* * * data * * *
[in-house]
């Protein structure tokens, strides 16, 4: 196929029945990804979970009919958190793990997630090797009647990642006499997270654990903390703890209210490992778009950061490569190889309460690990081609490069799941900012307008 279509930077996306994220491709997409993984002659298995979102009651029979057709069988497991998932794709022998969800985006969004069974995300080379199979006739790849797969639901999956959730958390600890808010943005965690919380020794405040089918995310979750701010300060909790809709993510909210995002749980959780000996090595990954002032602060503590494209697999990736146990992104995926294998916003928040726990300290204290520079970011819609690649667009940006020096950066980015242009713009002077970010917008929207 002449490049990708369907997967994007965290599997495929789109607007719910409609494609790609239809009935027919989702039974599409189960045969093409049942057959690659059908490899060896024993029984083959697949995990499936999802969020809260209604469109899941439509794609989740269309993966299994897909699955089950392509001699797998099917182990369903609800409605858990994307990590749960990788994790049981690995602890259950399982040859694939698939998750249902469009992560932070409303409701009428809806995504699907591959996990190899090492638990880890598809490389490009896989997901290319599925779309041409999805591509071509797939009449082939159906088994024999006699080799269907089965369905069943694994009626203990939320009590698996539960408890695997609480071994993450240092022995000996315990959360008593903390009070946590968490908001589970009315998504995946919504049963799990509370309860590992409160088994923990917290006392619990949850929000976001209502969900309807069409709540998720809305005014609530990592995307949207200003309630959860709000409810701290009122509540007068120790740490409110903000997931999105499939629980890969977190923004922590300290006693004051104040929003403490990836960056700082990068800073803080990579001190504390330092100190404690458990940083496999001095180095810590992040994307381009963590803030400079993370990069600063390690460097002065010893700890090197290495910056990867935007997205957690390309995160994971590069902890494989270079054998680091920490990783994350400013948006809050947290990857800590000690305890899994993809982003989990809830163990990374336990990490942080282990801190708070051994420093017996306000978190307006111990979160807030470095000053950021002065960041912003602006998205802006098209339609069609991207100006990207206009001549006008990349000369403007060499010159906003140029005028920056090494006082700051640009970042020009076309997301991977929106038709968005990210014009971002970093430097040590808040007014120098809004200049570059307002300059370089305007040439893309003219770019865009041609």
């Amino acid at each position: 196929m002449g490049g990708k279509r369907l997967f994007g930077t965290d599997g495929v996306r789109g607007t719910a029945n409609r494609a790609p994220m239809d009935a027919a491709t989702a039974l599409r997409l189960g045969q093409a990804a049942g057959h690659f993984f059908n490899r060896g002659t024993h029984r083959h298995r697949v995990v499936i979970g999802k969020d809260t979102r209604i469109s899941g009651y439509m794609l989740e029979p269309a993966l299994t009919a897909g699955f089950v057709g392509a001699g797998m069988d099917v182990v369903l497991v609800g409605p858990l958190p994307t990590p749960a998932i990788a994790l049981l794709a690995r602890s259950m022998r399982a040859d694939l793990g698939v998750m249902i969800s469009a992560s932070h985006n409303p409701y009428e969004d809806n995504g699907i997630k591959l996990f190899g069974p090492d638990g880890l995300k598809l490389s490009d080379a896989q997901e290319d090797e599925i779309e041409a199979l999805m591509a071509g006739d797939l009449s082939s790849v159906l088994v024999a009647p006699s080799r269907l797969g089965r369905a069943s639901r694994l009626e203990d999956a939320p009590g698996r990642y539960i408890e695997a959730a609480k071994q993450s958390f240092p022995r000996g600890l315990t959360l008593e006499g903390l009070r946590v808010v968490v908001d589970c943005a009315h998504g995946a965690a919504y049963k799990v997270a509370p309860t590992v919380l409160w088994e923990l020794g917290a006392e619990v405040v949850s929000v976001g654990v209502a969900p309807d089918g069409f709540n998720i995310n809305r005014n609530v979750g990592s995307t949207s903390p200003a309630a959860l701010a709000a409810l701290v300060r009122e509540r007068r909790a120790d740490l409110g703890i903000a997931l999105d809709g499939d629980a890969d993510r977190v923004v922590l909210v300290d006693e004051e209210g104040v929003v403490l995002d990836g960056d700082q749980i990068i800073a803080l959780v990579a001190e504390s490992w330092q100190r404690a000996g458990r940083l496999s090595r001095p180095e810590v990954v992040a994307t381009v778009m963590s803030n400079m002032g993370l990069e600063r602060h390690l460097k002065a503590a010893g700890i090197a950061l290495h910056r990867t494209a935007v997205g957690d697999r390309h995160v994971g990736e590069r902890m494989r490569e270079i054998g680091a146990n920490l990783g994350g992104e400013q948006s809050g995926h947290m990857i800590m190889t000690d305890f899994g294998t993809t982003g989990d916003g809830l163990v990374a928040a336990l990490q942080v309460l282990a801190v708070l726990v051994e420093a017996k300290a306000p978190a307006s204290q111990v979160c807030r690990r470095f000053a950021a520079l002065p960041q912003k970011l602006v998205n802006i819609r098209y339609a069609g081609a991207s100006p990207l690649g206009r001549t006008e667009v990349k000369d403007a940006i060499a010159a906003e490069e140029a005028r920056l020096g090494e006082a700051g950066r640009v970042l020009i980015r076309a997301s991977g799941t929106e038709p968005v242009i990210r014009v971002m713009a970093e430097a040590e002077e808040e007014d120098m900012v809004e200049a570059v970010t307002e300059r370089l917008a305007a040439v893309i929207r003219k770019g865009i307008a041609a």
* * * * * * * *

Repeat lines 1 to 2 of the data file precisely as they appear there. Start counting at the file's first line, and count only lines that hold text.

[in-house]
């Protein structure tokens, strides 16, 4: 196929029945990804979970009919958190793990997630090797009647990642006499997270654990903390703890209210490992778009950061490569190889309460690990081609490069799941900012307008 279509930077996306994220491709997409993984002659298995979102009651029979057709069988497991998932794709022998969800985006969004069974995300080379199979006739790849797969639901999956959730958390600890808010943005965690919380020794405040089918995310979750701010300060909790809709993510909210995002749980959780000996090595990954002032602060503590494209697999990736146990992104995926294998916003928040726990300290204290520079970011819609690649667009940006020096950066980015242009713009002077970010917008929207 002449490049990708369907997967994007965290599997495929789109607007719910409609494609790609239809009935027919989702039974599409189960045969093409049942057959690659059908490899060896024993029984083959697949995990499936999802969020809260209604469109899941439509794609989740269309993966299994897909699955089950392509001699797998099917182990369903609800409605858990994307990590749960990788994790049981690995602890259950399982040859694939698939998750249902469009992560932070409303409701009428809806995504699907591959996990190899090492638990880890598809490389490009896989997901290319599925779309041409999805591509071509797939009449082939159906088994024999006699080799269907089965369905069943694994009626203990939320009590698996539960408890695997609480071994993450240092022995000996315990959360008593903390009070946590968490908001589970009315998504995946919504049963799990509370309860590992409160088994923990917290006392619990949850929000976001209502969900309807069409709540998720809305005014609530990592995307949207200003309630959860709000409810701290009122509540007068120790740490409110903000997931999105499939629980890969977190923004922590300290006693004051104040929003403490990836960056700082990068800073803080990579001190504390330092100190404690458990940083496999001095180095810590992040994307381009963590803030400079993370990069600063390690460097002065010893700890090197290495910056990867935007997205957690390309995160994971590069902890494989270079054998680091920490990783994350400013948006809050947290990857800590000690305890899994993809982003989990809830163990990374336990990490942080282990801190708070051994420093017996306000978190307006111990979160807030470095000053950021002065960041912003602006998205802006098209339609069609991207100006990207206009001549006008990349000369403007060499010159906003140029005028920056090494006082700051640009970042020009076309997301991977929106038709968005990210014009971002970093430097040590808040007014120098809004200049570059307002300059370089305007040439893309003219770019865009041609």